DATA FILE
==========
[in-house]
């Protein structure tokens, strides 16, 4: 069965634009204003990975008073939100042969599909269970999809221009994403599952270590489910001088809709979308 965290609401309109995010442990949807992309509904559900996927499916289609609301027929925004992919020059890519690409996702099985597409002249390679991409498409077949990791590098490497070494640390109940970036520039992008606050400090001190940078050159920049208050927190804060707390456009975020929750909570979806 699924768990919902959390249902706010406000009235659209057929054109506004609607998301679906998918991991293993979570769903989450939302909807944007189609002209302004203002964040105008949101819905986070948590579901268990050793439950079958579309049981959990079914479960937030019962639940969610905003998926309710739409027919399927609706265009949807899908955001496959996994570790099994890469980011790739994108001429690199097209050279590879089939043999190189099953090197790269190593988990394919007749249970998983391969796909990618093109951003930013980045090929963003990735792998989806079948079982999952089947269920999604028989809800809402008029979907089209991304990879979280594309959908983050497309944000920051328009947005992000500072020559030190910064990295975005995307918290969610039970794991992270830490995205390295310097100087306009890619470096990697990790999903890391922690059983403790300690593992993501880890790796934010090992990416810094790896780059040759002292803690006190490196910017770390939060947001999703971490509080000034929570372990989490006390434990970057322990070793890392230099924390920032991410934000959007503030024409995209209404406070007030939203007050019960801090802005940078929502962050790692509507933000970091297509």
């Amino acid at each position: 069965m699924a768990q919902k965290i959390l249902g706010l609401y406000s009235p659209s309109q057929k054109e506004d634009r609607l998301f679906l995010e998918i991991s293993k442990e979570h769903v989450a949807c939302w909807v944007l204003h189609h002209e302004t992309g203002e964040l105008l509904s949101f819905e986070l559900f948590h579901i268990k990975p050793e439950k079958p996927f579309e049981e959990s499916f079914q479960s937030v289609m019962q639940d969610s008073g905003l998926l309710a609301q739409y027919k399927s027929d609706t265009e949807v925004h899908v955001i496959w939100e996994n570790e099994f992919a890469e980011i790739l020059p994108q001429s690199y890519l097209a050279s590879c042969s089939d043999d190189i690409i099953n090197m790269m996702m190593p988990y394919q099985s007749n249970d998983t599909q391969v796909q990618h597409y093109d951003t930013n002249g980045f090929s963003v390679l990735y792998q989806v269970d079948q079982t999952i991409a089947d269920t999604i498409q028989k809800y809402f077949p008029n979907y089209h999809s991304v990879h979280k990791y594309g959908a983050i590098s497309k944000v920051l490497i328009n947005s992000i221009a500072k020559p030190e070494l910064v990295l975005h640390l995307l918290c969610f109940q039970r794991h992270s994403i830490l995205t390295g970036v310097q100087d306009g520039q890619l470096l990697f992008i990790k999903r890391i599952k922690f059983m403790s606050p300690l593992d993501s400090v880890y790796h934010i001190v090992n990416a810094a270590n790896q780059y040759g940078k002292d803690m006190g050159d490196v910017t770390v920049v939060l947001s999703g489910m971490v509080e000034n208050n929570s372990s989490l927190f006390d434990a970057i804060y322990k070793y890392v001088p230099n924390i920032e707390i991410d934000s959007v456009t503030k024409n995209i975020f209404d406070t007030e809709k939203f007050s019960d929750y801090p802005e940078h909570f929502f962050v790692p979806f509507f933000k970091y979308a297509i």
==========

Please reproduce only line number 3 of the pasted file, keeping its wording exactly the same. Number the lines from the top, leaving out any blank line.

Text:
């Amino acid at each position: 069965m699924a768990q919902k965290i959390l249902g706010l609401y406000s009235p659209s309109q057929k054109e506004d634009r609607l998301f679906l995010e998918i991991s293993k442990e979570h769903v989450a949807c939302w909807v944007l204003h189609h002209e302004t992309g203002e964040l105008l509904s949101f819905e986070l559900f948590h579901i268990k990975p050793e439950k079958p996927f579309e049981e959990s499916f079914q479960s937030v289609m019962q639940d969610s008073g905003l998926l309710a609301q739409y027919k399927s027929d609706t265009e949807v925004h899908v955001i496959w939100e996994n570790e099994f992919a890469e980011i790739l020059p994108q001429s690199y890519l097209a050279s590879c042969s089939d043999d190189i690409i099953n090197m790269m996702m190593p988990y394919q099985s007749n249970d998983t599909q391969v796909q990618h597409y093109d951003t930013n002249g980045f090929s963003v390679l990735y792998q989806v269970d079948q079982t999952i991409a089947d269920t999604i498409q028989k809800y809402f077949p008029n979907y089209h999809s991304v990879h979280k990791y594309g959908a983050i590098s497309k944000v920051l490497i328009n947005s992000i221009a500072k020559p030190e070494l910064v990295l975005h640390l995307l918290c969610f109940q039970r794991h992270s994403i830490l995205t390295g970036v310097q100087d306009g520039q890619l470096l990697f992008i990790k999903r890391i599952k922690f059983m403790s606050p300690l593992d993501s400090v880890y790796h934010i001190v090992n990416a810094a270590n790896q780059y040759g940078k002292d803690m006190g050159d490196v910017t770390v920049v939060l947001s999703g489910m971490v509080e000034n208050n929570s372990s989490l927190f006390d434990a970057i804060y322990k070793y890392v001088p230099n924390i920032e707390i991410d934000s959007v456009t503030k024409n995209i975020f209404d406070t007030e809709k939203f007050s019960d929750y801090p802005e940078h909570f929502f962050v790692p979806f509507f933000k970091y979308a297509i």